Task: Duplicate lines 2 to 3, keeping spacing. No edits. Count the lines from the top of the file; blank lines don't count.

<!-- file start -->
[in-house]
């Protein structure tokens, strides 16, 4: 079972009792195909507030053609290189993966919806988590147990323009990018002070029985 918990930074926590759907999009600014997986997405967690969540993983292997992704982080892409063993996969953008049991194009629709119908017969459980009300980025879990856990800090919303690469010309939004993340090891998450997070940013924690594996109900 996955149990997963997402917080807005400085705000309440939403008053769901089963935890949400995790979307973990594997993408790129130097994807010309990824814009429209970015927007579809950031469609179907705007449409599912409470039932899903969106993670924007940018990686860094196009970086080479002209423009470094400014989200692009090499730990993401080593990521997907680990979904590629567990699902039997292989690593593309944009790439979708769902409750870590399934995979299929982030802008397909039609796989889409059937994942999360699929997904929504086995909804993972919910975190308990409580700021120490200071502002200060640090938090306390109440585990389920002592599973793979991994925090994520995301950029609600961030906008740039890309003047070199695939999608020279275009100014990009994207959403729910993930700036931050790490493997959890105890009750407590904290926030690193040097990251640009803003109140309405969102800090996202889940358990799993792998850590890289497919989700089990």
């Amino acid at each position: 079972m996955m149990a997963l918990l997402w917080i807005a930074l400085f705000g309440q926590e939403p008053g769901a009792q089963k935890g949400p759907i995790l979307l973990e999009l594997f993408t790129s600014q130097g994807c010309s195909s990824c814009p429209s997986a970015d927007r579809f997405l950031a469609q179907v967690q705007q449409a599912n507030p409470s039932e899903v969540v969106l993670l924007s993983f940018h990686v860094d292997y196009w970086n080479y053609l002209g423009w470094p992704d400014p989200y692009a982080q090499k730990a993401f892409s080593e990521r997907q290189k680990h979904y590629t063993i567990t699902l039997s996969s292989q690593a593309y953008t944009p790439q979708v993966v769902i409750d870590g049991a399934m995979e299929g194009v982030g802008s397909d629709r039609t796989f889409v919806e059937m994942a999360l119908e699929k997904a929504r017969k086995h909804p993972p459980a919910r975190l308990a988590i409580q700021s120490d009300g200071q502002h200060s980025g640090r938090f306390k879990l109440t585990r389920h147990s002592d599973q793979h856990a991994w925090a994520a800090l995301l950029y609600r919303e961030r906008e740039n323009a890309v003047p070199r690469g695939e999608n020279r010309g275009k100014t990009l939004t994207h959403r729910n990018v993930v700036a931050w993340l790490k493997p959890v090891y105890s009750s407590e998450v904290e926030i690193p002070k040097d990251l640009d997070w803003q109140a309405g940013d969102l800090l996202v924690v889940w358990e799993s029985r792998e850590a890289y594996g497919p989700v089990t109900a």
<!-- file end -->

């Protein structure tokens, strides 16, 4: 079972009792195909507030053609290189993966919806988590147990323009990018002070029985 918990930074926590759907999009600014997986997405967690969540993983292997992704982080892409063993996969953008049991194009629709119908017969459980009300980025879990856990800090919303690469010309939004993340090891998450997070940013924690594996109900 996955149990997963997402917080807005400085705000309440939403008053769901089963935890949400995790979307973990594997993408790129130097994807010309990824814009429209970015927007579809950031469609179907705007449409599912409470039932899903969106993670924007940018990686860094196009970086080479002209423009470094400014989200692009090499730990993401080593990521997907680990979904590629567990699902039997292989690593593309944009790439979708769902409750870590399934995979299929982030802008397909039609796989889409059937994942999360699929997904929504086995909804993972919910975190308990409580700021120490200071502002200060640090938090306390109440585990389920002592599973793979991994925090994520995301950029609600961030906008740039890309003047070199695939999608020279275009100014990009994207959403729910993930700036931050790490493997959890105890009750407590904290926030690193040097990251640009803003109140309405969102800090996202889940358990799993792998850590890289497919989700089990």
């Amino acid at each position: 079972m996955m149990a997963l918990l997402w917080i807005a930074l400085f705000g309440q926590e939403p008053g769901a009792q089963k935890g949400p759907i995790l979307l973990e999009l594997f993408t790129s600014q130097g994807c010309s195909s990824c814009p429209s997986a970015d927007r579809f997405l950031a469609q179907v967690q705007q449409a599912n507030p409470s039932e899903v969540v969106l993670l924007s993983f940018h990686v860094d292997y196009w970086n080479y053609l002209g423009w470094p992704d400014p989200y692009a982080q090499k730990a993401f892409s080593e990521r997907q290189k680990h979904y590629t063993i567990t699902l039997s996969s292989q690593a593309y953008t944009p790439q979708v993966v769902i409750d870590g049991a399934m995979e299929g194009v982030g802008s397909d629709r039609t796989f889409v919806e059937m994942a999360l119908e699929k997904a929504r017969k086995h909804p993972p459980a919910r975190l308990a988590i409580q700021s120490d009300g200071q502002h200060s980025g640090r938090f306390k879990l109440t585990r389920h147990s002592d599973q793979h856990a991994w925090a994520a800090l995301l950029y609600r919303e961030r906008e740039n323009a890309v003047p070199r690469g695939e999608n020279r010309g275009k100014t990009l939004t994207h959403r729910n990018v993930v700036a931050w993340l790490k493997p959890v090891y105890s009750s407590e998450v904290e926030i690193p002070k040097d990251l640009d997070w803003q109140a309405g940013d969102l800090l996202v924690v889940w358990e799993s029985r792998e850590a890289y594996g497919p989700v089990t109900a």